As we reported last night, Shaun White nabbed his third career Olympic gold medal with a near-flawless performance in the last run of the men's halfpipe final, snatching the top spot out of the hands of 19-year-old Japanese wunderkind Ayumu Hirano in dramatic fashion.
And while White's performance has dominated the Olympic headlines over the past 24 hours, his life off the slopes is also drawing the attention of some media members–which led to a fairly tense exchange during White's post-competition press conference.
Matt Gutman of ABC News brought up the sexual harassment lawsuit White faced in 2016 from former bandmate Lena Zaweidah–a lawsuit which he settled in 2017 out of court–while the 31-year-old snowboarder was answering questions from the press. White dismissed the allegations as "gossip" (a phrase he later apologized for) and a representative of the U.S. Ski and Snowboard parried away follow-up questions on the topic by saying the three-time gold medalist would only be answering questions pertaining to his performance.
That sequence–particularly in the light of recent societal movements like the #MeToo movement–has now drawn the ire of media outlets who don't often dip their toes into the world of action sports.
In an article titled, "Why Isn’t NBC Talking About the Sexual Harassment Allegations Against Shaun White?" on Slate.com, author Josh Levin noted that between May 2017 and last week, there had been virtually no mention of White's harassment lawsuit by mainstream media. Levin also points out that NBC–who owns the broadcasting rights for the Olympics (and who were recently embroiled in their own major sexual harassment controversy)–has actively ignored questions pertaining to the lawsuit.
"When we talk and write and think about athletes, our awe at their ability often overwhelms all other considerations. Perhaps that’s why the sports world has thus far been slow to embrace, or to feel the repercussions of, the #MeToo movement," Levin wrote. "It’s possible White is a sexual harasser. It’s also possible he was wrongly accused. It’s almost a certainty NBC won’t invest the time and energy to find out."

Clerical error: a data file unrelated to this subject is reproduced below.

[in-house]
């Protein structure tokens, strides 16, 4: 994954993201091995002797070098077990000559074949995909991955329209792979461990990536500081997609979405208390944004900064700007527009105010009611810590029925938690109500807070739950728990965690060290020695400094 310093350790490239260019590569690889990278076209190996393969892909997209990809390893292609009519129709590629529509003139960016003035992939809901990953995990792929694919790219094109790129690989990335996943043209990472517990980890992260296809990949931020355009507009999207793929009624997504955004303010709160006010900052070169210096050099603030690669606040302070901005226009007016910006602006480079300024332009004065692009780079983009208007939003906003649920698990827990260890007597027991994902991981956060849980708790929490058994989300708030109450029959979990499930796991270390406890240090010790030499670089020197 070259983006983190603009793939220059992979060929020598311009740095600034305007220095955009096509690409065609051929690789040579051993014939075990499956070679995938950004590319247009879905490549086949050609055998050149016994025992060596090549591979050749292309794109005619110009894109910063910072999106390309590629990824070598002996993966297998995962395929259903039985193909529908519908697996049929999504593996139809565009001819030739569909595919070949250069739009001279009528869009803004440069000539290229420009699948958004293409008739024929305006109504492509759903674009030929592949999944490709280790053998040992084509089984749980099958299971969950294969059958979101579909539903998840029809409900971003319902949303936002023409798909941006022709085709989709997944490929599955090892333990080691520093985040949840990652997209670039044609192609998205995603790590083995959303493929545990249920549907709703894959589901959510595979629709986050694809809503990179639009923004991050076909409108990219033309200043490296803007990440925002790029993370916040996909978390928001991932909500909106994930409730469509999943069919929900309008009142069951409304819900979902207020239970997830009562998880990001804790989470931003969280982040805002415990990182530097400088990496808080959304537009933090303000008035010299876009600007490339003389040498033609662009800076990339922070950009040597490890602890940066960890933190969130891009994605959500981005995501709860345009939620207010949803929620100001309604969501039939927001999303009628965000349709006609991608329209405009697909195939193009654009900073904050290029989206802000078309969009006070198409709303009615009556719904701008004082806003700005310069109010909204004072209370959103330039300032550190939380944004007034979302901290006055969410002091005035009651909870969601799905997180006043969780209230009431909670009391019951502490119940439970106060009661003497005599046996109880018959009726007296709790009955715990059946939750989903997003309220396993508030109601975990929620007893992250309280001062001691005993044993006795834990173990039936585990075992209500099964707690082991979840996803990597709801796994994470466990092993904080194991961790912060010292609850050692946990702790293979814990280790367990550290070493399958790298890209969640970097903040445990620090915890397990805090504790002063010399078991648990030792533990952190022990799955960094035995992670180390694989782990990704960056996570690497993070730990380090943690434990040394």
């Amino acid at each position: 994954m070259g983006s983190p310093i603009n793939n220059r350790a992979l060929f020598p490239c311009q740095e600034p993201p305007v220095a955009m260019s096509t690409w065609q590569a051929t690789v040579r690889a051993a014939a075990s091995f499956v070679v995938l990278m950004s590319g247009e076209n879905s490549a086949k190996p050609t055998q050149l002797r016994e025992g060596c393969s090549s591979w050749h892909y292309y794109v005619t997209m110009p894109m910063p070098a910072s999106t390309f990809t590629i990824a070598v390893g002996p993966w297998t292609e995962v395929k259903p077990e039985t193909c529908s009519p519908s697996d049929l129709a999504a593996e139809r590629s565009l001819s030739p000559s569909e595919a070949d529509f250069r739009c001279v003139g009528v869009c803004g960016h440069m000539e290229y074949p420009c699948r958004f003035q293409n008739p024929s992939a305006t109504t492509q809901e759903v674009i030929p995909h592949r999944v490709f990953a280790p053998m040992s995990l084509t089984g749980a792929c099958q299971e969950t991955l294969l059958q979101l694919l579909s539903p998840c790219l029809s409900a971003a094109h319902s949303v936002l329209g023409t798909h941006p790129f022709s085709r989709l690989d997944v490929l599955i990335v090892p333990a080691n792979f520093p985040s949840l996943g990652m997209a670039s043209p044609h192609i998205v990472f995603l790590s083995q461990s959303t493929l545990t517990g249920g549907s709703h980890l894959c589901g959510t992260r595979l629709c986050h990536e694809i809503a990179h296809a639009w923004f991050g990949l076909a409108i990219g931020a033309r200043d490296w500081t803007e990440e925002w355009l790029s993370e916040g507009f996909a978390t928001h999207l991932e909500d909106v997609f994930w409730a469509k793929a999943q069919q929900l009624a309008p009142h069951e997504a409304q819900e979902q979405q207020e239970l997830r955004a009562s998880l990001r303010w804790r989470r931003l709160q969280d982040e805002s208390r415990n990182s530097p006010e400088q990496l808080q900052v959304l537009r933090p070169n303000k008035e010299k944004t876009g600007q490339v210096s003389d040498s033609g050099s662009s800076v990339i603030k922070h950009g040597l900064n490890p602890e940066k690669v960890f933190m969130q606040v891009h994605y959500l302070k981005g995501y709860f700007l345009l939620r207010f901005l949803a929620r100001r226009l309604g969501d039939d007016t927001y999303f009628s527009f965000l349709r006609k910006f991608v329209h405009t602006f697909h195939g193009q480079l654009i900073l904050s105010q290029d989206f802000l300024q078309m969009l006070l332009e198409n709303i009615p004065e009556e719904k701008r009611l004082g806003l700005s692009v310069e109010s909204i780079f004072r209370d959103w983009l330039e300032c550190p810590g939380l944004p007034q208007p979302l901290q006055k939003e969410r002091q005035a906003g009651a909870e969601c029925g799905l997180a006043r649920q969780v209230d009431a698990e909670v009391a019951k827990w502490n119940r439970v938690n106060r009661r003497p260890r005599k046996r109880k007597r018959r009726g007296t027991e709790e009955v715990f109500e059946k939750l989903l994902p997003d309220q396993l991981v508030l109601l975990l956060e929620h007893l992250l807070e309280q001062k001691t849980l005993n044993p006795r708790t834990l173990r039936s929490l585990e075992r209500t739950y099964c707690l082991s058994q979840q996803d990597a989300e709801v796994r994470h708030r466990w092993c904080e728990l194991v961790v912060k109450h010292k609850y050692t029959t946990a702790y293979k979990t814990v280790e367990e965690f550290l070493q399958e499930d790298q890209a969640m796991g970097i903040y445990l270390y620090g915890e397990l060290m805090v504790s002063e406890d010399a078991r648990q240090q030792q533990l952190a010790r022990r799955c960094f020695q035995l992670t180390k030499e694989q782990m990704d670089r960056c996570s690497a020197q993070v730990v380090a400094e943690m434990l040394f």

And Slate wasn't alone in its critique. Deadspin and USA Today also published criticisms over how the media has handled–or ignored–the allegations White faced (USA Today also noted no female journalists were called upon during the aforementioned 13-minute press conference).
In the end, given the fact that the lawsuit was settled out-of-court, there's no real way for anyone to know what happened between White and Zaweidah. But, if nothing else, Chrstine Brennan of USA Today makes a salient point in how she concludes her review of the allegations.
"[The] allegations against White are awful. Why they have stayed in the background until now, we’ll never know," Brennan writes. "But they’re getting our attention now, and it's about time. If we’ve learned anything about the #MeToo movement, it’s that we should listen to every allegation and go to great lengths to find out what happened, even with an Olympic hero such as White."